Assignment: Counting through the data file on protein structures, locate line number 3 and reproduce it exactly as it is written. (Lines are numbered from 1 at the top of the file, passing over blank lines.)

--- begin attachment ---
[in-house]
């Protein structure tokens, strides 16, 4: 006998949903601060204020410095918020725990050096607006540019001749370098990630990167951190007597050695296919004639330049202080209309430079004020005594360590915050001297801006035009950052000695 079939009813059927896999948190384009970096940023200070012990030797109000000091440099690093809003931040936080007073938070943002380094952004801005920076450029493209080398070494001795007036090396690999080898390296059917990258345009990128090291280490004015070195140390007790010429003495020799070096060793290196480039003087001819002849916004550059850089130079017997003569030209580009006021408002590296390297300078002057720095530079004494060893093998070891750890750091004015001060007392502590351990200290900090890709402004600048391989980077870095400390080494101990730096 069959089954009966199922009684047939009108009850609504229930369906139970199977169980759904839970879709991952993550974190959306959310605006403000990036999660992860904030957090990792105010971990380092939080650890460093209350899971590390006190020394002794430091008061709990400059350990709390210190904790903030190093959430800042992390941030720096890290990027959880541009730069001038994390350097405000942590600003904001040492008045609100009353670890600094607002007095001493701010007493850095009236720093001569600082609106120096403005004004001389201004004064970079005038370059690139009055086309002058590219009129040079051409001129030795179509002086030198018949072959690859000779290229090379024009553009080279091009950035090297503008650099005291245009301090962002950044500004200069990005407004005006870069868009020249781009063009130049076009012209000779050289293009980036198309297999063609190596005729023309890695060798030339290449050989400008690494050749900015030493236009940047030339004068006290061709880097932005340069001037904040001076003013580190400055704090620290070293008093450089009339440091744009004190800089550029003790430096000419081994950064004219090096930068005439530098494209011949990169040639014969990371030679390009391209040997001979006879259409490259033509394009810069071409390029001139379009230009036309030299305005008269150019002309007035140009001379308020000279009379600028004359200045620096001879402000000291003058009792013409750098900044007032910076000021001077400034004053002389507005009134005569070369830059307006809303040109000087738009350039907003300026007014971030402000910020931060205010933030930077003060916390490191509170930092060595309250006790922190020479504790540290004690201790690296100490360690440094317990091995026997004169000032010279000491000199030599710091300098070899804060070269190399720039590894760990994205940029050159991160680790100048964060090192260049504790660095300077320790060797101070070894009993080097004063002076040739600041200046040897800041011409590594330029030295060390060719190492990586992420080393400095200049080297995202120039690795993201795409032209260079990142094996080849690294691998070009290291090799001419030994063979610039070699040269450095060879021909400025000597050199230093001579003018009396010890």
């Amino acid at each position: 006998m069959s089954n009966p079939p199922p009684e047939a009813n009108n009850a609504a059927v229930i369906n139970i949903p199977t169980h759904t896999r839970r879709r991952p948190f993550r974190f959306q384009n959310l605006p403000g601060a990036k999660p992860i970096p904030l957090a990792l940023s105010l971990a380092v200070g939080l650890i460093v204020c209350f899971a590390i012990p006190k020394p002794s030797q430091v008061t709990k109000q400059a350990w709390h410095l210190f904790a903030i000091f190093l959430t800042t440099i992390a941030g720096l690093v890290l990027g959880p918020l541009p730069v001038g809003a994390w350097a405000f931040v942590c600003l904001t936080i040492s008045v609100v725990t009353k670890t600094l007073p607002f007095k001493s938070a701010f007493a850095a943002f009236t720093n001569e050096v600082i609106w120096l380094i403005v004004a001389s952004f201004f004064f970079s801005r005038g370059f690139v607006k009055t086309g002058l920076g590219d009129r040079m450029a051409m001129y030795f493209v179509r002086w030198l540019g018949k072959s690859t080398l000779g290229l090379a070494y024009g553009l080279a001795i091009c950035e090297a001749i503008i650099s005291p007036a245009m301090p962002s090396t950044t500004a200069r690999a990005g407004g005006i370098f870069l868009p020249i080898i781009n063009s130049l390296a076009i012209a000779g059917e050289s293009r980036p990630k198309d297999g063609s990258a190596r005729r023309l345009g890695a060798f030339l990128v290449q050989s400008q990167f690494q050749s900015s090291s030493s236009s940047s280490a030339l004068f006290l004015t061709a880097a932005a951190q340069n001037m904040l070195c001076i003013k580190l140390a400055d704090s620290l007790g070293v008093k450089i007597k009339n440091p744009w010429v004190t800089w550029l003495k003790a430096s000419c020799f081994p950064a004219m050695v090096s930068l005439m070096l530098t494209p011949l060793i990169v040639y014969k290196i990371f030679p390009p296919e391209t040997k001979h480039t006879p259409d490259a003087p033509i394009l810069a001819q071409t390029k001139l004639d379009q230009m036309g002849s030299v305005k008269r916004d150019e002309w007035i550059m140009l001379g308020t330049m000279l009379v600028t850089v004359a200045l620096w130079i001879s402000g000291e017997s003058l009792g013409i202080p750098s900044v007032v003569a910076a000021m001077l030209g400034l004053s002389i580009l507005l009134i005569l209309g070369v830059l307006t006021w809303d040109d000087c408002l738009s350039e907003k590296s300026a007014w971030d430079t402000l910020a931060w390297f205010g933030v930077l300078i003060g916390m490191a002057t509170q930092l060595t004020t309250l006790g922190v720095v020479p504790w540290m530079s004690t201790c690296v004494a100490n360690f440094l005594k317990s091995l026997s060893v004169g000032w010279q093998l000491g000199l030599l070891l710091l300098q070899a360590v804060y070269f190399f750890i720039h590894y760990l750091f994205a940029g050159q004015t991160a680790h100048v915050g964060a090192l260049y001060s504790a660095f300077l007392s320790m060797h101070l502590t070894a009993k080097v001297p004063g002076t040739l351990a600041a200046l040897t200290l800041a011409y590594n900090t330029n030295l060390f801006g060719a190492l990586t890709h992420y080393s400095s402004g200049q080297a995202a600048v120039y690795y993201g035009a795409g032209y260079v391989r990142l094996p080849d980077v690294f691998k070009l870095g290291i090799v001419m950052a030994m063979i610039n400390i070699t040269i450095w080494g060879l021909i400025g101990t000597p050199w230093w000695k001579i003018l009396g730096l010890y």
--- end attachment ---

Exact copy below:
């Amino acid at each position: 006998m069959s089954n009966p079939p199922p009684e047939a009813n009108n009850a609504a059927v229930i369906n139970i949903p199977t169980h759904t896999r839970r879709r991952p948190f993550r974190f959306q384009n959310l605006p403000g601060a990036k999660p992860i970096p904030l957090a990792l940023s105010l971990a380092v200070g939080l650890i460093v204020c209350f899971a590390i012990p006190k020394p002794s030797q430091v008061t709990k109000q400059a350990w709390h410095l210190f904790a903030i000091f190093l959430t800042t440099i992390a941030g720096l690093v890290l990027g959880p918020l541009p730069v001038g809003a994390w350097a405000f931040v942590c600003l904001t936080i040492s008045v609100v725990t009353k670890t600094l007073p607002f007095k001493s938070a701010f007493a850095a943002f009236t720093n001569e050096v600082i609106w120096l380094i403005v004004a001389s952004f201004f004064f970079s801005r005038g370059f690139v607006k009055t086309g002058l920076g590219d009129r040079m450029a051409m001129y030795f493209v179509r002086w030198l540019g018949k072959s690859t080398l000779g290229l090379a070494y024009g553009l080279a001795i091009c950035e090297a001749i503008i650099s005291p007036a245009m301090p962002s090396t950044t500004a200069r690999a990005g407004g005006i370098f870069l868009p020249i080898i781009n063009s130049l390296a076009i012209a000779g059917e050289s293009r980036p990630k198309d297999g063609s990258a190596r005729r023309l345009g890695a060798f030339l990128v290449q050989s400008q990167f690494q050749s900015s090291s030493s236009s940047s280490a030339l004068f006290l004015t061709a880097a932005a951190q340069n001037m904040l070195c001076i003013k580190l140390a400055d704090s620290l007790g070293v008093k450089i007597k009339n440091p744009w010429v004190t800089w550029l003495k003790a430096s000419c020799f081994p950064a004219m050695v090096s930068l005439m070096l530098t494209p011949l060793i990169v040639y014969k290196i990371f030679p390009p296919e391209t040997k001979h480039t006879p259409d490259a003087p033509i394009l810069a001819q071409t390029k001139l004639d379009q230009m036309g002849s030299v305005k008269r916004d150019e002309w007035i550059m140009l001379g308020t330049m000279l009379v600028t850089v004359a200045l620096w130079i001879s402000g000291e017997s003058l009792g013409i202080p750098s900044v007032v003569a910076a000021m001077l030209g400034l004053s002389i580009l507005l009134i005569l209309g070369v830059l307006t006021w809303d040109d000087c408002l738009s350039e907003k590296s300026a007014w971030d430079t402000l910020a931060w390297f205010g933030v930077l300078i003060g916390m490191a002057t509170q930092l060595t004020t309250l006790g922190v720095v020479p504790w540290m530079s004690t201790c690296v004494a100490n360690f440094l005594k317990s091995l026997s060893v004169g000032w010279q093998l000491g000199l030599l070891l710091l300098q070899a360590v804060y070269f190399f750890i720039h590894y760990l750091f994205a940029g050159q004015t991160a680790h100048v915050g964060a090192l260049y001060s504790a660095f300077l007392s320790m060797h101070l502590t070894a009993k080097v001297p004063g002076t040739l351990a600041a200046l040897t200290l800041a011409y590594n900090t330029n030295l060390f801006g060719a190492l990586t890709h992420y080393s400095s402004g200049q080297a995202a600048v120039y690795y993201g035009a795409g032209y260079v391989r990142l094996p080849d980077v690294f691998k070009l870095g290291i090799v001419m950052a030994m063979i610039n400390i070699t040269i450095w080494g060879l021909i400025g101990t000597p050199w230093w000695k001579i003018l009396g730096l010890y």